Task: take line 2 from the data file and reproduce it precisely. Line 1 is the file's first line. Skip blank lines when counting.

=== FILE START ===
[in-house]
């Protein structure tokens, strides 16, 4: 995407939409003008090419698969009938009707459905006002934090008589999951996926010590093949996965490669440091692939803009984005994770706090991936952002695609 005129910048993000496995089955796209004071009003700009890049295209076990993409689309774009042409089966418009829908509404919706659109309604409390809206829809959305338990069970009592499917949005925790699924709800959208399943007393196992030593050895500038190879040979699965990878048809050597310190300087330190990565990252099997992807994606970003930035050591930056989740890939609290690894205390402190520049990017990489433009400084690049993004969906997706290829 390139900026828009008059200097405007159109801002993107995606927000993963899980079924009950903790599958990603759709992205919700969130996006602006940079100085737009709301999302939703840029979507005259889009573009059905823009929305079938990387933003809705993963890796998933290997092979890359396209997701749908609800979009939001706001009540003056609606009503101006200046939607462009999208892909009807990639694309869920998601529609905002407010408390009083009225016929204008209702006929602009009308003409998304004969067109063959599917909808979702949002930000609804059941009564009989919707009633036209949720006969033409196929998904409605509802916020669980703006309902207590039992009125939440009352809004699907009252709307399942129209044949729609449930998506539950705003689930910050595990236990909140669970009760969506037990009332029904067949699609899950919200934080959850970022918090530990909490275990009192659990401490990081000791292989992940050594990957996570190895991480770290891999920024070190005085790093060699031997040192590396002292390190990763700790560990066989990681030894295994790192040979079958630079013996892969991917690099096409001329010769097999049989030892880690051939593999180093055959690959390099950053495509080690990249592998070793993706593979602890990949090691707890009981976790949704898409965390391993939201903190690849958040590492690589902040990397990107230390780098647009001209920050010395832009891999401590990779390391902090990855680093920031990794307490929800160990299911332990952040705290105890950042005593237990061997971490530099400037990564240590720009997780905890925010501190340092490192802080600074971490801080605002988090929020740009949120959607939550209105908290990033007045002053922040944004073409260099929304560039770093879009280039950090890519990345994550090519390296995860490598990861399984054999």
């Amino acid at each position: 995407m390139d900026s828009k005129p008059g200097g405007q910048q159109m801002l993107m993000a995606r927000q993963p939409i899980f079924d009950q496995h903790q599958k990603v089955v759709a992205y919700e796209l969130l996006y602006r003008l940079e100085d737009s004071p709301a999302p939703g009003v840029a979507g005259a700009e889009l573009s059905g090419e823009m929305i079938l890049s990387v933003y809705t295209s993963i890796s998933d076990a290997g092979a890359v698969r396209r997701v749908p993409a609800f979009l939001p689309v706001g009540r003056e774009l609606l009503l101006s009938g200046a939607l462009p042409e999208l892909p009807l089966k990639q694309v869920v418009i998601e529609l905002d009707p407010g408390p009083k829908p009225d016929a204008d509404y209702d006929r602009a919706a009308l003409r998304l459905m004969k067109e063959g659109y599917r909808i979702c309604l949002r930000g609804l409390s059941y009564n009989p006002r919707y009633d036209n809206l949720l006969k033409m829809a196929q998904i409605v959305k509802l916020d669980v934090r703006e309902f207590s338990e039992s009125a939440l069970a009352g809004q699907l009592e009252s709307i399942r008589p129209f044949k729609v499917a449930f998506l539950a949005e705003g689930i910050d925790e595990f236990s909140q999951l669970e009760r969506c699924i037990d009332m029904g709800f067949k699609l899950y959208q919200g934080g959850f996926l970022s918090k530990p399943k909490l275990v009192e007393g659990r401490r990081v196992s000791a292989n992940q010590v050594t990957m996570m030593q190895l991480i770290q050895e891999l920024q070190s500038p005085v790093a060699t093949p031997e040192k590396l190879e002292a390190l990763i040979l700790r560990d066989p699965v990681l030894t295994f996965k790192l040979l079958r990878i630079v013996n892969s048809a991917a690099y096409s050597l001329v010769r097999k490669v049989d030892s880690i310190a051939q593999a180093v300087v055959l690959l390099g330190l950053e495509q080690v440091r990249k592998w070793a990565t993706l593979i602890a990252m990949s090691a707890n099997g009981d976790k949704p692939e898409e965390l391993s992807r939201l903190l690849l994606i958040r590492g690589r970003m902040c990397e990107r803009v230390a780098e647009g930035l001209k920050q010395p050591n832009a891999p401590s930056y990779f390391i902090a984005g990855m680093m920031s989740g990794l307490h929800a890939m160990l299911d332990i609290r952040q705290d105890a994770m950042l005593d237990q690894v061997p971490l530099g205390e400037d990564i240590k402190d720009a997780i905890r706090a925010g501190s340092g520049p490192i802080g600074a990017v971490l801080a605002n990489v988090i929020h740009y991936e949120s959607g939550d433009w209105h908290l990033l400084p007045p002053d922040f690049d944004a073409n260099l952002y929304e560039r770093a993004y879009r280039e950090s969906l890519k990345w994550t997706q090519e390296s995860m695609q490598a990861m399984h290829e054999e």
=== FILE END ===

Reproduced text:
């Protein structure tokens, strides 16, 4: 995407939409003008090419698969009938009707459905006002934090008589999951996926010590093949996965490669440091692939803009984005994770706090991936952002695609 005129910048993000496995089955796209004071009003700009890049295209076990993409689309774009042409089966418009829908509404919706659109309604409390809206829809959305338990069970009592499917949005925790699924709800959208399943007393196992030593050895500038190879040979699965990878048809050597310190300087330190990565990252099997992807994606970003930035050591930056989740890939609290690894205390402190520049990017990489433009400084690049993004969906997706290829 390139900026828009008059200097405007159109801002993107995606927000993963899980079924009950903790599958990603759709992205919700969130996006602006940079100085737009709301999302939703840029979507005259889009573009059905823009929305079938990387933003809705993963890796998933290997092979890359396209997701749908609800979009939001706001009540003056609606009503101006200046939607462009999208892909009807990639694309869920998601529609905002407010408390009083009225016929204008209702006929602009009308003409998304004969067109063959599917909808979702949002930000609804059941009564009989919707009633036209949720006969033409196929998904409605509802916020669980703006309902207590039992009125939440009352809004699907009252709307399942129209044949729609449930998506539950705003689930910050595990236990909140669970009760969506037990009332029904067949699609899950919200934080959850970022918090530990909490275990009192659990401490990081000791292989992940050594990957996570190895991480770290891999920024070190005085790093060699031997040192590396002292390190990763700790560990066989990681030894295994790192040979079958630079013996892969991917690099096409001329010769097999049989030892880690051939593999180093055959690959390099950053495509080690990249592998070793993706593979602890990949090691707890009981976790949704898409965390391993939201903190690849958040590492690589902040990397990107230390780098647009001209920050010395832009891999401590990779390391902090990855680093920031990794307490929800160990299911332990952040705290105890950042005593237990061997971490530099400037990564240590720009997780905890925010501190340092490192802080600074971490801080605002988090929020740009949120959607939550209105908290990033007045002053922040944004073409260099929304560039770093879009280039950090890519990345994550090519390296995860490598990861399984054999």